According to figures by United Nations, the number of elderly people, i.e. older than 65, is projected to triple from 2020 to 2080 to reach 2.2 billion. The global share of the elderly population is expected to rise from 9.4% in 2020 to 20.6% in 2080.
This suggests an increased financing need both for private retirement income and long-term care expenses.
In this talk, first a mutual insurance scheme sharing mortality risks within a pool of policyholders is presented. Subscribers of the scheme receive – in addition to a predetermined fixed payoff – mortality credits that depend on age, amount invested and possibly other health-related risk factors. The scheme allows to pool different age-cohorts actuarially fair. In a second step, we aim for a scheme that additionally increases benefits in case of dependency („Life-Care Tontine“). Pooling mortality and long-term care (morbidity) risks is advangageous as these risks are competing: A person moving into dependency receives higher benefits but suffers fom a decrease in life expectancy. From a risk management perspective, a product that protects against both risks benefits from this inherent natural hedge.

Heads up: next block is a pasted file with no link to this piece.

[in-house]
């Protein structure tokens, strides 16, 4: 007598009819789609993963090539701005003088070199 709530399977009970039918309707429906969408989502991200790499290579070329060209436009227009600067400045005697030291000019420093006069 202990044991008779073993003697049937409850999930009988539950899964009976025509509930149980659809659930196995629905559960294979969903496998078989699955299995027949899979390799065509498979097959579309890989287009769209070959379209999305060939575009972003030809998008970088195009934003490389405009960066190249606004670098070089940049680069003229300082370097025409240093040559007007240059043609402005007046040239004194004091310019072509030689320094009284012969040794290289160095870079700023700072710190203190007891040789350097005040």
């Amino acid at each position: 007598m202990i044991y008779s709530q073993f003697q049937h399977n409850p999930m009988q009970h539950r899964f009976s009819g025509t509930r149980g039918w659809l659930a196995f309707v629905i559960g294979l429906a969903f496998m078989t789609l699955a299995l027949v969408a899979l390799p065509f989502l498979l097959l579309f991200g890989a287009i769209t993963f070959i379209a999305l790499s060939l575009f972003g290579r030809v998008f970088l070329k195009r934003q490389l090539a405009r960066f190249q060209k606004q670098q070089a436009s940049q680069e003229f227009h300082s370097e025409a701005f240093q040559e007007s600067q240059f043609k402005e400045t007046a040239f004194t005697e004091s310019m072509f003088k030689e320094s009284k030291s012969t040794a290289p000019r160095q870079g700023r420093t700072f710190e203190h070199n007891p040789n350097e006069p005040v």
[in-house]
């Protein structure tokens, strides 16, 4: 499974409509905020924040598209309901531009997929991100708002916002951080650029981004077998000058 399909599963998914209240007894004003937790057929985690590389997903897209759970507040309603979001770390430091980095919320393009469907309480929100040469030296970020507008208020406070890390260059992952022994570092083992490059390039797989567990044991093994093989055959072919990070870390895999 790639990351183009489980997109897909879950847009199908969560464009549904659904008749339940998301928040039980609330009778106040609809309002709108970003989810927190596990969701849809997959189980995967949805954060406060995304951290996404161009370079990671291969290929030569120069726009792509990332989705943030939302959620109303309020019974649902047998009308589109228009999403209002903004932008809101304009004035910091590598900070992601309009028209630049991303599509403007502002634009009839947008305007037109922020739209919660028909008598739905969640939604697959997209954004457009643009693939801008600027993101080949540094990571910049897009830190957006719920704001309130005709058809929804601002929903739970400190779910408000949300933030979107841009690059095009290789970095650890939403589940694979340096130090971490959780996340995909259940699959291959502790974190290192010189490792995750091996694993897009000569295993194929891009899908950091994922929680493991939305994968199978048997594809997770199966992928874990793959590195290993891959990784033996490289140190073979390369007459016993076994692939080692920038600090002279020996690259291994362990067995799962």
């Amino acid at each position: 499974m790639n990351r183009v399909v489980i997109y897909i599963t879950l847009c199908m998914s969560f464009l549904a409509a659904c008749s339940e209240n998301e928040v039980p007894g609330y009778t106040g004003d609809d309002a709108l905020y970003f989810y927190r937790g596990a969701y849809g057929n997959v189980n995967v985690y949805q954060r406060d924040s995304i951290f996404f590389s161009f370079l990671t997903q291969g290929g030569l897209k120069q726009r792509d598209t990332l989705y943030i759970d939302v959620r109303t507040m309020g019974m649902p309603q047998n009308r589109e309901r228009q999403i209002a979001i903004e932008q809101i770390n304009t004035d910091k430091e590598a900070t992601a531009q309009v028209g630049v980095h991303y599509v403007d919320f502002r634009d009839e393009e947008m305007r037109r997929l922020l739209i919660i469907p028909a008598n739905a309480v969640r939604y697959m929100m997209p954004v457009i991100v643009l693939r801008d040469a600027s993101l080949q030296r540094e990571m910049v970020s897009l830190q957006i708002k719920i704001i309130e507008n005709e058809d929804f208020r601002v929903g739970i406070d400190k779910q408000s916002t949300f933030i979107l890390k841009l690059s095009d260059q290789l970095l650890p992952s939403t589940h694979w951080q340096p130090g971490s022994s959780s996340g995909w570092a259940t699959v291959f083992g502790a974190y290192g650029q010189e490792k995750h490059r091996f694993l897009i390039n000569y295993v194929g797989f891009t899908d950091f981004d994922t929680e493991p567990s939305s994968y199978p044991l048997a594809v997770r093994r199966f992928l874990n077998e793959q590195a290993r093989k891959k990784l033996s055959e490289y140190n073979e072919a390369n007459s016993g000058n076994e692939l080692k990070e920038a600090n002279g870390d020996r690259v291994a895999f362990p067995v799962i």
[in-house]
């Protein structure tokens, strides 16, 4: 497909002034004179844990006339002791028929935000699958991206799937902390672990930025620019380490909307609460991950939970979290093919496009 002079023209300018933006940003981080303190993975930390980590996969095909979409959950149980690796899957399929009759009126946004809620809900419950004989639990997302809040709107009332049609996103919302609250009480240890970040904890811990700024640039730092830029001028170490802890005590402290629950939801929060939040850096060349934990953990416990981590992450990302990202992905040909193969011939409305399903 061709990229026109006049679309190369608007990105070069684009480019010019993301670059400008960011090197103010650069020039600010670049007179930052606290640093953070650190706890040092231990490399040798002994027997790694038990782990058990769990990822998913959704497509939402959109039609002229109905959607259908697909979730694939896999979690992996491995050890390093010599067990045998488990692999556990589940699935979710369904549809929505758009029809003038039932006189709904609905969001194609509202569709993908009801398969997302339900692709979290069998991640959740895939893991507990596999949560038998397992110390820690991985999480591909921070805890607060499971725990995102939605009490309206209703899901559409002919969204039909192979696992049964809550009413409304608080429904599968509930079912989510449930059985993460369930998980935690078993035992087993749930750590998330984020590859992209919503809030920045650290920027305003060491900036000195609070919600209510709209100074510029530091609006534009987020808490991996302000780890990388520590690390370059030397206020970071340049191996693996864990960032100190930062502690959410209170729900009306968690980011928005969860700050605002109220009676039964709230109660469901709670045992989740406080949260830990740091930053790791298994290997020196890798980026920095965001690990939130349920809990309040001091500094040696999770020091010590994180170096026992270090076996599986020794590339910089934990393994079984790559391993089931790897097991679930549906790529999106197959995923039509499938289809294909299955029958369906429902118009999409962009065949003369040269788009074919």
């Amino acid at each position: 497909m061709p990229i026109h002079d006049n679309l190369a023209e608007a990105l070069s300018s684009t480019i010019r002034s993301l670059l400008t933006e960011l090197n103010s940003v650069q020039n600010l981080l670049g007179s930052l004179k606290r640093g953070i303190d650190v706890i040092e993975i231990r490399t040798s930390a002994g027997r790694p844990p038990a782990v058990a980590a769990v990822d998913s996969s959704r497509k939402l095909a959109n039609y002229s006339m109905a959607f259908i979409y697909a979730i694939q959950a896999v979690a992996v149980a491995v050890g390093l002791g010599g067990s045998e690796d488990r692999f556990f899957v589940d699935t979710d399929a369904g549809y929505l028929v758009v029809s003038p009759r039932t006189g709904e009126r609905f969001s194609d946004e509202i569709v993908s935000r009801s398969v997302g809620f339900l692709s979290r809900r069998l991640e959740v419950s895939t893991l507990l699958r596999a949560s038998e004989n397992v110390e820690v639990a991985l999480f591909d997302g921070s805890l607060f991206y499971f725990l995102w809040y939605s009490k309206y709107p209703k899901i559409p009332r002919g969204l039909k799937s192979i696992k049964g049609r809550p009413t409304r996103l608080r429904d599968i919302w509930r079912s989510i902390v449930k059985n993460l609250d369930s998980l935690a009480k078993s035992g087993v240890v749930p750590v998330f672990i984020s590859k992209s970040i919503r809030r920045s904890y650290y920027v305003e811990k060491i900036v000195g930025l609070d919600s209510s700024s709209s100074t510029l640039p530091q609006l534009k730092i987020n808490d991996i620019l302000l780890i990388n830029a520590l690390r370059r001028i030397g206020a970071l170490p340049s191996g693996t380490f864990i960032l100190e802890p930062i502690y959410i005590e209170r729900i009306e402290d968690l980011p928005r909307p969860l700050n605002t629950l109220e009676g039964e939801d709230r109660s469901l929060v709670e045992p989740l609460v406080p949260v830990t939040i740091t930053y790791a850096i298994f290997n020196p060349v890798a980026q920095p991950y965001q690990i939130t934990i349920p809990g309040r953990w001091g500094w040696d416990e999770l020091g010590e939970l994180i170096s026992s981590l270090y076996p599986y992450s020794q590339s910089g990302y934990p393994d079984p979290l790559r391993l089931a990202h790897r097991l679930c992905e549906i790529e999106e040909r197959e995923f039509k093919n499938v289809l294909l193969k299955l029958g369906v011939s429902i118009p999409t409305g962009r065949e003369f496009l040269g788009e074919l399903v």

In an example on French long-term care (LTC) data, the practical applicability of the mutual scheme is demonstrated.